The Smithsonian’s National Museum of American History announced plans to open an exhibition dedicated to American pop culture, becoming the first-ever permanent exhibit to focus on the history of entertainment in the museum.
The bilingual exhibition, titled “Entertainment Nation”/“Nación del espectáculo,” celebrates the power of entertainment over the past 150 years in the United States and how entertainment has enabled important national conversations. The exhibition is set to open December 2022. Curators incorporated the museum’s extensive collection of nearly 1.8 million objects and artifacts from theater, movies, sports and television, including ruby slippers from “The Wizard of Oz,” Prince’s yellow “Cloud” guitar and Muhammad Ali’s boxing robe.
The exhibit will allow museum visitors to browse a diverse collection of artifacts from significant pop culture moments throughout American history in one location, according to Museum Curator Krystal Klingenberg.
“The museum has had a really fascinating and multifaceted collection of entertainment materials,” Klingenberg said in an interview with The Hoya. “It’s a fantastic time to pull all these things together so the public can see the treasures the museum has had — all in one place.”
Visitors will be able to move through pop culture moments through a series of interactive exhibits, utilizing immersive sound systems to amplify visitors’ experience as they are transported through the world of film.
Carefully designing the exhibition’s objects and themes was a difficult task for museum staff who tried to emphasize the importance of entertainment throughout history on visitors, according to Eric Jentsch, an entertainment and sports curator at the museum.
“We wanted to show that entertainment not only can reflect, but also participate in, our national history, and is a way in which people around the world engage in broader social and historical issues,” Jentsch wrote in an email to The Hoya.
While entertainment is often overlooked as an avenue to view American history, the exhibition seeks to highlight the influence of pop culture on public opinion and conversations surrounding American history, according to Klingenberg.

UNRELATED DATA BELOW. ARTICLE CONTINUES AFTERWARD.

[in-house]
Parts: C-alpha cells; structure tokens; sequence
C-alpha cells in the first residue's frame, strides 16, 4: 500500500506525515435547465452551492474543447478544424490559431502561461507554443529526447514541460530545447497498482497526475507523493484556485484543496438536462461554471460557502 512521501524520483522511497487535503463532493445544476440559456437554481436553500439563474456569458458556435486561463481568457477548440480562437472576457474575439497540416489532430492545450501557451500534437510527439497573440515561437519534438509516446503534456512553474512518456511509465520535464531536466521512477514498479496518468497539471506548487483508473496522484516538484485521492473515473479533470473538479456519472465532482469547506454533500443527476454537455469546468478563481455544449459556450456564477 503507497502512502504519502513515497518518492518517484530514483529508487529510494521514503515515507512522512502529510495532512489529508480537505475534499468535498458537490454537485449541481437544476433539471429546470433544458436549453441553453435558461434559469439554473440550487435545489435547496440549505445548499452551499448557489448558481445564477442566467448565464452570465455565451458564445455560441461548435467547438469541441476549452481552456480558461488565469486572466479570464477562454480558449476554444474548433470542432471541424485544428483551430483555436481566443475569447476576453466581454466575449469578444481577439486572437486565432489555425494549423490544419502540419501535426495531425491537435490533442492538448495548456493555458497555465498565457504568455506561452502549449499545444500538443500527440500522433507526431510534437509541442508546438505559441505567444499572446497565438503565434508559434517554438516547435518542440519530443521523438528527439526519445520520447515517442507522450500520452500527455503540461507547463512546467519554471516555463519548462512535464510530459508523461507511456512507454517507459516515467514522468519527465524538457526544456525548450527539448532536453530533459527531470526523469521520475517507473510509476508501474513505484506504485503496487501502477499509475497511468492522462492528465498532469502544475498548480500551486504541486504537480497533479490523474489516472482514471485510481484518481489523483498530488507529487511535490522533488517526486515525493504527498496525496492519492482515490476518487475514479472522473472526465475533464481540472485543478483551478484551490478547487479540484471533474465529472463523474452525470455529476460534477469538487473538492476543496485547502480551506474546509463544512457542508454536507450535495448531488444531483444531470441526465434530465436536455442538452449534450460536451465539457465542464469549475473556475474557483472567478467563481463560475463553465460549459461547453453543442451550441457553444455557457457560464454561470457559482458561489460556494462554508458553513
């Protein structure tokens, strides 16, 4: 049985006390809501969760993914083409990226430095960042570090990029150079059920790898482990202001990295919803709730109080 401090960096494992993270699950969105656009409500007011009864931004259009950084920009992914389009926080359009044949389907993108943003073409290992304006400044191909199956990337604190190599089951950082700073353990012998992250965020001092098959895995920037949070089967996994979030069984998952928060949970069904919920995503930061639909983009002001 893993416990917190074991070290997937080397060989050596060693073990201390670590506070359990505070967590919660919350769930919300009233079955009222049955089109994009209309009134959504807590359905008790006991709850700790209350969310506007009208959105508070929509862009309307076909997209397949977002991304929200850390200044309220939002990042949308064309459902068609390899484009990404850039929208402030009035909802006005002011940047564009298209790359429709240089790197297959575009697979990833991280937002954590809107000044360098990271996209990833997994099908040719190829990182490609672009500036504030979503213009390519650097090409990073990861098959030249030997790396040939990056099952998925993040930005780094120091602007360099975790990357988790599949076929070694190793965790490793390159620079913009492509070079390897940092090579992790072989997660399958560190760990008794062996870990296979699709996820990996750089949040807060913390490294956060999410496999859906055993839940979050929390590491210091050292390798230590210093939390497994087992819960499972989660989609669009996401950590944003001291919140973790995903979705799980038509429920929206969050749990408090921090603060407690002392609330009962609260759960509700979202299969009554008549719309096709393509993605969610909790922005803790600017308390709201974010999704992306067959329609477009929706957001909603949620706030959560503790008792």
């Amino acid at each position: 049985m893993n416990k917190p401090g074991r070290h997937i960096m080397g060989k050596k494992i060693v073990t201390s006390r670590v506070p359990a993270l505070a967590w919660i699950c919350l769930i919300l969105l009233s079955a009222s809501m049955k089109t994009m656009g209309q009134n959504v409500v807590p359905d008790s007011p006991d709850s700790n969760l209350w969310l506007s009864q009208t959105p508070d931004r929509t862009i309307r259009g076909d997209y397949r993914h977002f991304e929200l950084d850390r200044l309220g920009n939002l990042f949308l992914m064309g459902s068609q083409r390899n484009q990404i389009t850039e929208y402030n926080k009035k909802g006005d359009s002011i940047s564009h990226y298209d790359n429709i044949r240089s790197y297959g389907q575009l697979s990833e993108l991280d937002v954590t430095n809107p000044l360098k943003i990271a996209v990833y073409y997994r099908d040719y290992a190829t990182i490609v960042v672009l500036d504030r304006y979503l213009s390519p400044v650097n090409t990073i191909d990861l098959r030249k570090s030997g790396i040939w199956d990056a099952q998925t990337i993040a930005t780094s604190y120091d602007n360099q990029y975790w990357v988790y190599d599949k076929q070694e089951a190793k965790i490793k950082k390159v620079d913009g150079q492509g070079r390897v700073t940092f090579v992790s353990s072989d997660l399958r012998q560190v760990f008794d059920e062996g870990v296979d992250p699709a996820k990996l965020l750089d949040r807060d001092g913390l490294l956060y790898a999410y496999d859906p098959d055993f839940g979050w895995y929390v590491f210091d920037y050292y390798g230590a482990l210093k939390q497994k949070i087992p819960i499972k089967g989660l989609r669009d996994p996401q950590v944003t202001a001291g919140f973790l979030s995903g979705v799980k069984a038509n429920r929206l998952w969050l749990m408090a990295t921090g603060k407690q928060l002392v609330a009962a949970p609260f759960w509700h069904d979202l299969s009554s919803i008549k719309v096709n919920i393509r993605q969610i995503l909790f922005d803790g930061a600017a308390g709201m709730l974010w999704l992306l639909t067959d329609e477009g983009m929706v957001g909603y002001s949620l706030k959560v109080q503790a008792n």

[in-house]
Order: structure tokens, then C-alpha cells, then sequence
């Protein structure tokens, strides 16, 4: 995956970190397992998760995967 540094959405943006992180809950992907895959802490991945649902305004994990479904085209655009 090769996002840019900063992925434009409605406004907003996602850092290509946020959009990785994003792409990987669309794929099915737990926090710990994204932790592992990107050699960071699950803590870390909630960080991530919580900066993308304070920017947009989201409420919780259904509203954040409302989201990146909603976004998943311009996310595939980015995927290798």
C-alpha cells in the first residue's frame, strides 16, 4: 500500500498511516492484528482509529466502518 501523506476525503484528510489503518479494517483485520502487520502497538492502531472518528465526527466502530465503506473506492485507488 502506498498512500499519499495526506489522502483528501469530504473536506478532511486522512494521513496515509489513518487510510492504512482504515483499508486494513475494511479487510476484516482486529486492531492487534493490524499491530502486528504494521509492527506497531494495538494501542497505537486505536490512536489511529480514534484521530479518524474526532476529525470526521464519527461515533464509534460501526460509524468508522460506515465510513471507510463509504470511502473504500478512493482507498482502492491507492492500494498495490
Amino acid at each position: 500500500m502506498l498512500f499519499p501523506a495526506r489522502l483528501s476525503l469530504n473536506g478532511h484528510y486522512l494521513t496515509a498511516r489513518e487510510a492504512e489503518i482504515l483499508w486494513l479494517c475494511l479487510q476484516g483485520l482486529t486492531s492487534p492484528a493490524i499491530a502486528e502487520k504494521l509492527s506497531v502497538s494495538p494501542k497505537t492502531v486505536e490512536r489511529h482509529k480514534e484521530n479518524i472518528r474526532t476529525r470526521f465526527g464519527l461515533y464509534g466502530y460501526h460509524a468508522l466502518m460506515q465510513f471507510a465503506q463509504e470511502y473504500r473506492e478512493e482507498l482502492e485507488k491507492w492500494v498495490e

“Sometimes, entertainment is looked at with less weight. Music, movies, TV, sports, theater — all of these domains can push the conversation forward,” Klingenberg said. “Not only for expressions of who we are, but also for who we want to be.”
More than 200 objects will be displayed in the multimedia exhibition, according to the Smithsonian’s latest press release. The exhibit seeks to highlight the contributions of all genres of entertainment in conversations surrounding history and national identity moving forward.
“There are some real treasures that are going to be out that people will want to see for themselves,” Klingenberg said. “We have worked really hard to hone these ideas, these scripts, these objects to bring together something that we feel really does tell what we want to the public.”
John Troutman, who serves as the project director and lead curator of the “Entertainment Nation”/“Nación del espectáculo” exhibition, said he hopes the values that connect Americans will be expressed through the exhibit’s objects.
“I hope that we can help illuminate that our national entertainments — beyond spaces for escape from the daily grind (which we all need!) — have also, always been fundamental spaces for working out, for better and sometimes for worse, the degree to which the country at any given time can meet its ideals of democracy and justice, who can be included (and then, who has been excluded), and how those foundational tenets are experienced by everyone,” Troutman wrote in an email to The Hoya.
Jentsch said the exhibition creators anticipate that viewers will gain a greater understanding of the complex interaction between entertainment and American history.
“Our visitors will leave the exhibition thinking more of the influence Entertainment has had in their engagement with social and historical issues, as well as reflect on how they have used their own entertainment interests to navigate their own identities,” Jentsch wrote.